It has been suggested that the formerly unidentified Hebrew word, Tzli'q, makes reference to a Jewish meal of roasted hempseed that was popular in medieval times, and was sold by Jews in European markets. (The first part of the name simply means roasted, the final Quoph, an abbreviation of q'aneh, the word for Cannabis).
In India, according to the legends of Mayhayana Buddhism, Buddha subsisted on a single hemp seed a day during the six steps of asceticism which lead him to enlightenment. In modern India Hemp seed is still eaten by many of India‚s poor people: a mixture called bosa consists of the seeds of goosegrass (eleusine) and hemp, and mura is made with parched wheat, amaranth or rice, and hemp seed. The seeds are said to make all vegetables more palatable and complete foods.
The British herbalist Nicholas Culpeper (1616-1654) wrote, emulsion or decoction of the seed ... eases colic and always the troublesome humors in the bowels and stays (stops) bleeding at the mouth, nose and other places. The 1794 edition of the Edinburgh New Dispensatory referred to an emulsion of hempseed oil in milk that was given as treatment for venereal disease and as a cough remedy.
The Journal of Biological Chemistry in 1915 presented the ideas which would later become the basis for protein complentarity and combining (a popular concept among vegetarians, but since refuted). Edestin, the main protein in hempseed, is used in numerous growth trials and discussed on many pages. That same year the Journal published another vegetable protein study that suggested that protein feeding in the future will be based rather on the amino acid makeup than on the results of past feeding experiments. And the relatively large amount of lysine present in the soy bean<sum>hempseed, and sunflower seed is especially noteworthy.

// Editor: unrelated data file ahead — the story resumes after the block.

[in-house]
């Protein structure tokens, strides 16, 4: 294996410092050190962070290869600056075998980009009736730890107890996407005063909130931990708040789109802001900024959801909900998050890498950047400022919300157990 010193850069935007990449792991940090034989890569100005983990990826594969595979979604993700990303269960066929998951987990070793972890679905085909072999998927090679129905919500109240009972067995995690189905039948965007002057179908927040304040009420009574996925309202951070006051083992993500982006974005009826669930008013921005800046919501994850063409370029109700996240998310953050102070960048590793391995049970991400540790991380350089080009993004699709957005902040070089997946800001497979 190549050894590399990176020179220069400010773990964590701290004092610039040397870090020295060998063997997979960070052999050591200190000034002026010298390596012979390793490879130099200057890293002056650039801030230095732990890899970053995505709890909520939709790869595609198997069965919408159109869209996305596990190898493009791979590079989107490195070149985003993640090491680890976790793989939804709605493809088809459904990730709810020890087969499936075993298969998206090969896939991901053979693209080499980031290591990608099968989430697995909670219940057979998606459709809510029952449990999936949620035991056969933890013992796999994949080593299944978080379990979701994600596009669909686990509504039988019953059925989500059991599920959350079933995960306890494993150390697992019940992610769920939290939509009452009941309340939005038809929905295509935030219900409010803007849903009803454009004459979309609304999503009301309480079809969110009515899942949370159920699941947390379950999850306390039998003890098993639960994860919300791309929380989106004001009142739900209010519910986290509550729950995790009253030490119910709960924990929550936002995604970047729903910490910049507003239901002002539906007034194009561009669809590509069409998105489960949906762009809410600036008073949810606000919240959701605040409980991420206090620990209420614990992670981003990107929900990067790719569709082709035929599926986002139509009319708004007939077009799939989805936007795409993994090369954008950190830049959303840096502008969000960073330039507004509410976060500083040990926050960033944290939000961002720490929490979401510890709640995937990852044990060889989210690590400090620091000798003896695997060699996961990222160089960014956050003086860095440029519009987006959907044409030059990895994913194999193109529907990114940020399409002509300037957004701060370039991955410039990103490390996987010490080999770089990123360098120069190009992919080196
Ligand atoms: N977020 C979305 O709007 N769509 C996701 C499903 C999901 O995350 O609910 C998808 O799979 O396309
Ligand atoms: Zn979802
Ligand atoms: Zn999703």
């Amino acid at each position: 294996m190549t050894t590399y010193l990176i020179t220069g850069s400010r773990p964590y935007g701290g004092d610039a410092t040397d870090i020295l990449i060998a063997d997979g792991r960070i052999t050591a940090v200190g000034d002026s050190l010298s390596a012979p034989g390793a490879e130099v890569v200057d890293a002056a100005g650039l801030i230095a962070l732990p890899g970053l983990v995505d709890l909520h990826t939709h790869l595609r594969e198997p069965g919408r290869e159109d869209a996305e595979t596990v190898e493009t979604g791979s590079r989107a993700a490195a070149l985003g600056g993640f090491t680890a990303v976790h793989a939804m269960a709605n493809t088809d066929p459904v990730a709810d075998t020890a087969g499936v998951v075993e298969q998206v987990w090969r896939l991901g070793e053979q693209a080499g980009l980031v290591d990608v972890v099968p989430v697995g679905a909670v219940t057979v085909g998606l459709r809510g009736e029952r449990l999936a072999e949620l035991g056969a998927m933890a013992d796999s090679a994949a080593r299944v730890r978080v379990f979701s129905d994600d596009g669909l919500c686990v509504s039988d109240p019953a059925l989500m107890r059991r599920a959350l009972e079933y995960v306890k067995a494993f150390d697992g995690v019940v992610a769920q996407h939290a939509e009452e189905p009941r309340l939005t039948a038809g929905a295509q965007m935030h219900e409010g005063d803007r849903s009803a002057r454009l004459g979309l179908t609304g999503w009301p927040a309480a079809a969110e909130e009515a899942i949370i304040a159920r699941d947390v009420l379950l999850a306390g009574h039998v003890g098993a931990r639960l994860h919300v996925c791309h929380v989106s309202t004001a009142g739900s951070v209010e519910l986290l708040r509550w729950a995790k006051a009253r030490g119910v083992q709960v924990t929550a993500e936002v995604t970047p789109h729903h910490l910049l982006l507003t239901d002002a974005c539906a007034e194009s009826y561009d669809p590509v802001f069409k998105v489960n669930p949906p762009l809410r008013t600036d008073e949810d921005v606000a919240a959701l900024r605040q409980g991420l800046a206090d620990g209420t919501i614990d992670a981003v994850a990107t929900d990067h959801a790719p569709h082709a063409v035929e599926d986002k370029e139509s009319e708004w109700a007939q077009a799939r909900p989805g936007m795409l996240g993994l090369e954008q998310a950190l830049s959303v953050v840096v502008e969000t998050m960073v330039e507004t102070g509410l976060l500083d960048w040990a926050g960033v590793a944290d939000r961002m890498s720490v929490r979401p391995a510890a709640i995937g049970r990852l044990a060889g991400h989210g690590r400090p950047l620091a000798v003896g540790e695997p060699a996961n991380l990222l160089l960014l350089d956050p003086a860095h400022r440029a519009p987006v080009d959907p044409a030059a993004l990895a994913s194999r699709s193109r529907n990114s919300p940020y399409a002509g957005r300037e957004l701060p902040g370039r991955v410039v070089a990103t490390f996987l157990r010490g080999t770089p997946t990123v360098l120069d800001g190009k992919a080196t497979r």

In 1955 the Czechoslovakia Tubercular Nutrition Study concluded that hempseed was the only food that can successfully treat the consumptive disease tuberculosis and that it proved to be even in their smallest doses<sum>an utmost effective remedy. The EFAs not only help to restore wasting bodies but also improve damaged immune systems, so it is not surprising that modern researchers have studied them in relationship to immune disorders, such as AIDS.
In Japan, hempseed remains in the diet in Shichimi used for seasoning, and Asanomi, a tofu burger with hempseed pressed into it. The Shinto religion still requires the use of hemp in its ceremonies. And when the armies in the feudal age went to war, they often used balls of ground hemp seed and brown rice gluten to keep them strong.
In 1881 a German scientist first discovered that the protein edestin is found in the seeds of hemp, and in 1889 that hempseed contained lecithin.